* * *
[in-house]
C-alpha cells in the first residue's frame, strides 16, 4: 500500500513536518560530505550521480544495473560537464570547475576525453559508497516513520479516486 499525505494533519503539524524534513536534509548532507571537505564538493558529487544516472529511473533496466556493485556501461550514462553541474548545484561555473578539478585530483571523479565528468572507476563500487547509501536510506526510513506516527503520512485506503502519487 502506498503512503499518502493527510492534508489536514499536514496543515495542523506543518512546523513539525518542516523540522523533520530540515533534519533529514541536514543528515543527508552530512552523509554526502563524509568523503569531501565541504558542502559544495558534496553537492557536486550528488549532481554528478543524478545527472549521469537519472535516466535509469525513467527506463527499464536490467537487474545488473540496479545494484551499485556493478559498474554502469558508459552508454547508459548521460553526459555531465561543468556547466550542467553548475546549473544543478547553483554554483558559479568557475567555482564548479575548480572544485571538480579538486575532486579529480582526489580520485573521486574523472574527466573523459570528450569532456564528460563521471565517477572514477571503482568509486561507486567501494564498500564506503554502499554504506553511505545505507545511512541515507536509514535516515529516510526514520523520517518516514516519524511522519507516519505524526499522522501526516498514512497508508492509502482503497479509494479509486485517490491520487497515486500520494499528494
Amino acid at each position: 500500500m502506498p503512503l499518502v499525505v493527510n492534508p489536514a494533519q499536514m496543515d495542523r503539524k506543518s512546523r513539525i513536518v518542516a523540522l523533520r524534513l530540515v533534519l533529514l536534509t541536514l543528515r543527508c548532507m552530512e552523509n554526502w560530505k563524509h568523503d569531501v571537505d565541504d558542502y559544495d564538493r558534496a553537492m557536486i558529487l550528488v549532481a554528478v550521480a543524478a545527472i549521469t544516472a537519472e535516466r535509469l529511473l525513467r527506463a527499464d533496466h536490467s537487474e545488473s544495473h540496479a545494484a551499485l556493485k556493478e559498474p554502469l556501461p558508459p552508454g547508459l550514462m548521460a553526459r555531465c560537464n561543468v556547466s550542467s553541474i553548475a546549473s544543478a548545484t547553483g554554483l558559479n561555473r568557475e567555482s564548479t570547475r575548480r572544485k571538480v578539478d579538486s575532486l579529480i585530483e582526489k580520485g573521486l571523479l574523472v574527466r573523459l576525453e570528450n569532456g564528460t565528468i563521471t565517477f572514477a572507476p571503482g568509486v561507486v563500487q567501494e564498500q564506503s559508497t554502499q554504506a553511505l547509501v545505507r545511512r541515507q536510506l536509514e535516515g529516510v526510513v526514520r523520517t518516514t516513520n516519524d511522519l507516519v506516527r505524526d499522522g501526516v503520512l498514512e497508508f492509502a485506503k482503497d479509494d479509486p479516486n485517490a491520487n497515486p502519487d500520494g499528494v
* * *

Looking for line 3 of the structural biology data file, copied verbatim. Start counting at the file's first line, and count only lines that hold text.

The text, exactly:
Amino acid at each position: 500500500m502506498p503512503l499518502v499525505v493527510n492534508p489536514a494533519q499536514m496543515d495542523r503539524k506543518s512546523r513539525i513536518v518542516a523540522l523533520r524534513l530540515v533534519l533529514l536534509t541536514l543528515r543527508c548532507m552530512e552523509n554526502w560530505k563524509h568523503d569531501v571537505d565541504d558542502y559544495d564538493r558534496a553537492m557536486i558529487l550528488v549532481a554528478v550521480a543524478a545527472i549521469t544516472a537519472e535516466r535509469l529511473l525513467r527506463a527499464d533496466h536490467s537487474e545488473s544495473h540496479a545494484a551499485l556493485k556493478e559498474p554502469l556501461p558508459p552508454g547508459l550514462m548521460a553526459r555531465c560537464n561543468v556547466s550542467s553541474i553548475a546549473s544543478a548545484t547553483g554554483l558559479n561555473r568557475e567555482s564548479t570547475r575548480r572544485k571538480v578539478d579538486s575532486l579529480i585530483e582526489k580520485g573521486l571523479l574523472v574527466r573523459l576525453e570528450n569532456g564528460t565528468i563521471t565517477f572514477a572507476p571503482g568509486v561507486v563500487q567501494e564498500q564506503s559508497t554502499q554504506a553511505l547509501v545505507r545511512r541515507q536510506l536509514e535516515g529516510v526510513v526514520r523520517t518516514t516513520n516519524d511522519l507516519v506516527r505524526d499522522g501526516v503520512l498514512e497508508f492509502a485506503k482503497d479509494d479509486p479516486n485517490a491520487n497515486p502519487d500520494g499528494v